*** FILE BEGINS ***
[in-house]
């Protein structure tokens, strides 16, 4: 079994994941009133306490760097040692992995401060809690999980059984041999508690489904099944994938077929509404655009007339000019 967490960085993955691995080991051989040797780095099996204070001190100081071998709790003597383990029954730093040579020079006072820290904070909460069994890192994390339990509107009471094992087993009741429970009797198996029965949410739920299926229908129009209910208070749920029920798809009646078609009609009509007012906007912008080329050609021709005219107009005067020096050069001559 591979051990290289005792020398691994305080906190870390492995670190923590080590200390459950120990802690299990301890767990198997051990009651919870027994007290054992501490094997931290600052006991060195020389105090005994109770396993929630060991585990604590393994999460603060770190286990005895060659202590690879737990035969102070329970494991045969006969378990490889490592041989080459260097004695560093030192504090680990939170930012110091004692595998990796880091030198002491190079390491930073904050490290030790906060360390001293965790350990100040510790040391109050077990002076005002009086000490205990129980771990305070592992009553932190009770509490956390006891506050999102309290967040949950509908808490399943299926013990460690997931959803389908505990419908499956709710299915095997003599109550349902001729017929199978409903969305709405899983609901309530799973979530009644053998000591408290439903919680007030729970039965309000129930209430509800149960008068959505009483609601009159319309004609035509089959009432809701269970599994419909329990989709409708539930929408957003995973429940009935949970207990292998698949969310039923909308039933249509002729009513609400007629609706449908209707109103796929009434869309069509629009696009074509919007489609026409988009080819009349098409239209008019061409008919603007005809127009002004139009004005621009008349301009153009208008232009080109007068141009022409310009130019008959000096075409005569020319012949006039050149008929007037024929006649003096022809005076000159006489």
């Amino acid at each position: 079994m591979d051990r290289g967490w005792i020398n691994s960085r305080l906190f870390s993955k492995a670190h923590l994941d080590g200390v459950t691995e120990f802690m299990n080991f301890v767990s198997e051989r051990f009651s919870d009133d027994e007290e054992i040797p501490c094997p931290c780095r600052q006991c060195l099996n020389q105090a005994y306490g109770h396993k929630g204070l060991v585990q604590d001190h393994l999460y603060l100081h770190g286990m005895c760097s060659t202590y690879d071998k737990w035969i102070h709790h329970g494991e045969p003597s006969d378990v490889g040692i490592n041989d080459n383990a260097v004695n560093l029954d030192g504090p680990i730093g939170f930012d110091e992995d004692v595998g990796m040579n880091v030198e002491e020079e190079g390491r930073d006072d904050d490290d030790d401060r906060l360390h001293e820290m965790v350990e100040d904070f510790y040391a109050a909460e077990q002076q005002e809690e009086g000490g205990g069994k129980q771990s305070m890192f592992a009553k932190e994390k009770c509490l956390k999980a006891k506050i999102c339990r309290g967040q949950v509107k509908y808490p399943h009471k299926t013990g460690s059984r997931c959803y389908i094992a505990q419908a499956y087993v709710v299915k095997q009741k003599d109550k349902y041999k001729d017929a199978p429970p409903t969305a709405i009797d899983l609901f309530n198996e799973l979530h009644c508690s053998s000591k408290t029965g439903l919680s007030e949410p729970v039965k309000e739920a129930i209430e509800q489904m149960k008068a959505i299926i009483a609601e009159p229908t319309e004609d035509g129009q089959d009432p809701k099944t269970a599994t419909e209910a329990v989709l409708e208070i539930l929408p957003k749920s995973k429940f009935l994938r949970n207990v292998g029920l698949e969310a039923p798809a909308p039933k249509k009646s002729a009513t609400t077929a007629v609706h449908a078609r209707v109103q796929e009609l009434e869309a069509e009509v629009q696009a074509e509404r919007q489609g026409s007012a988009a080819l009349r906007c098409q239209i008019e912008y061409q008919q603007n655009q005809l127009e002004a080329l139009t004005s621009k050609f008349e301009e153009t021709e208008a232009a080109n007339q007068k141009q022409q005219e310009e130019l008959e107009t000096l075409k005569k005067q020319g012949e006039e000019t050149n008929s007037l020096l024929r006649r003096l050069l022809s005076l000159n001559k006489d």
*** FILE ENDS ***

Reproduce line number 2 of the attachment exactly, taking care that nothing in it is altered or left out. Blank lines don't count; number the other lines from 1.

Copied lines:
């Protein structure tokens, strides 16, 4: 079994994941009133306490760097040692992995401060809690999980059984041999508690489904099944994938077929509404655009007339000019 967490960085993955691995080991051989040797780095099996204070001190100081071998709790003597383990029954730093040579020079006072820290904070909460069994890192994390339990509107009471094992087993009741429970009797198996029965949410739920299926229908129009209910208070749920029920798809009646078609009609009509007012906007912008080329050609021709005219107009005067020096050069001559 591979051990290289005792020398691994305080906190870390492995670190923590080590200390459950120990802690299990301890767990198997051990009651919870027994007290054992501490094997931290600052006991060195020389105090005994109770396993929630060991585990604590393994999460603060770190286990005895060659202590690879737990035969102070329970494991045969006969378990490889490592041989080459260097004695560093030192504090680990939170930012110091004692595998990796880091030198002491190079390491930073904050490290030790906060360390001293965790350990100040510790040391109050077990002076005002009086000490205990129980771990305070592992009553932190009770509490956390006891506050999102309290967040949950509908808490399943299926013990460690997931959803389908505990419908499956709710299915095997003599109550349902001729017929199978409903969305709405899983609901309530799973979530009644053998000591408290439903919680007030729970039965309000129930209430509800149960008068959505009483609601009159319309004609035509089959009432809701269970599994419909329990989709409708539930929408957003995973429940009935949970207990292998698949969310039923909308039933249509002729009513609400007629609706449908209707109103796929009434869309069509629009696009074509919007489609026409988009080819009349098409239209008019061409008919603007005809127009002004139009004005621009008349301009153009208008232009080109007068141009022409310009130019008959000096075409005569020319012949006039050149008929007037024929006649003096022809005076000159006489």